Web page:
asked the Minister of Information whether he is aware that much concern has been caused abroad in recent weeks by irresponsible and exaggerated messages which have been sent from London by certain Press correspondents; and whether the Government will control, by censorship, the dissemination of such stories which are calculated to create ill-feeling overseas?
Yes, Sir. The prevalence of such complaints from abroad has made it necessary for the Government recently to review the position and to inquire into the adequacy of the instructions at present given to censors in regard to outgoing messages of a harmful character.
Hitherto, the censorship of Press messages going abroad has been confined to the interception of any information that would be likely to be useful to the enemy in a military sense This is what we mean when we speak of a security censorship. Secondly, it has always been understood that except in the case of some serious infringement of security by a publication in this country, correspondents are free to despatch abroad extracts from anything that had once been published at home. These rules have, I regret to say, proved not altogether adequate for the protection of certain essential interests of this country abroad, where on several occasions the true position here has been gravely misrepresented and stories emanating from London have been published which could only foment ill-feeling between ourselves and our Allies or neutral countries.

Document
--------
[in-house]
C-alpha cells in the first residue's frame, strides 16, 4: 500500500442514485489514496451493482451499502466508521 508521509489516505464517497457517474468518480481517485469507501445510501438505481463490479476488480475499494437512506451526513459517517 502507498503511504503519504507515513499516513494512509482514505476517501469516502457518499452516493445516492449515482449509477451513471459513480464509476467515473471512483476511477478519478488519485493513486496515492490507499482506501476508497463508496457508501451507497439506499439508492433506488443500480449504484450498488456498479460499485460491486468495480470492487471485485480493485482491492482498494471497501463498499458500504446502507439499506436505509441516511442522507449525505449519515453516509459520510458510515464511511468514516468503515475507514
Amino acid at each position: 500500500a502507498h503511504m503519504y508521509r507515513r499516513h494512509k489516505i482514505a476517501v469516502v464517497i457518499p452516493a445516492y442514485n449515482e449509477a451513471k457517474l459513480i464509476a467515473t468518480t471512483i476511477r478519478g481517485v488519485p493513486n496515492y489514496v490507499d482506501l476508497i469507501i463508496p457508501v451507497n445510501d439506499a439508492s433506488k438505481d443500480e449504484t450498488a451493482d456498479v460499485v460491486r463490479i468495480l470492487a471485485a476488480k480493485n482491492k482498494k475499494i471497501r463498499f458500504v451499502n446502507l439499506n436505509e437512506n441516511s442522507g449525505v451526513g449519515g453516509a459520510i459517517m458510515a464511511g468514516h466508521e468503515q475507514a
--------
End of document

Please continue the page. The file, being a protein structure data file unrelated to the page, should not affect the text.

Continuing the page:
In future censors will be empowered to exercise a stricter control with a view to stopping any Press message calculated to create ill-feeling between the United Nations, or between them and a neutral country—a measure which is surely essential in time of war. Moreover, diplomatic exchanges between these countries cannot be allowed to be prejudiced by unauthorised and premature disclosures. Similarly, extracts from home publications which are submitted for cabling abroad will in future be subject to the same rules of censorship as are now to be applied in the case of original material.
There is no intention or desire to apply these new instructions in any arbitrary or unreasonable manner; they are, in fact, designed solely to prevent the outside world from receiving a distorted picture of conditions and events in this country and to protect this country's essential interests. It will be seen that the alterations contemplated do not in any way affect the home Press.
While I do not cavil at what has been done, will my right hon. Friend be good enough to assure the House that these more stringent new measures will apply to the publication of technical facts of military importance which throughout the war have conveyed information of the greatest importance to the enemy, facts which have been repeatedly raised and quoted on the Floor of the House?
I am very much obliged to the hon. Member for his suggestion, and I quite agree with him. We have very good reason to know that a lot of important information goes to the enemy by the public Press and certain types of trade papers.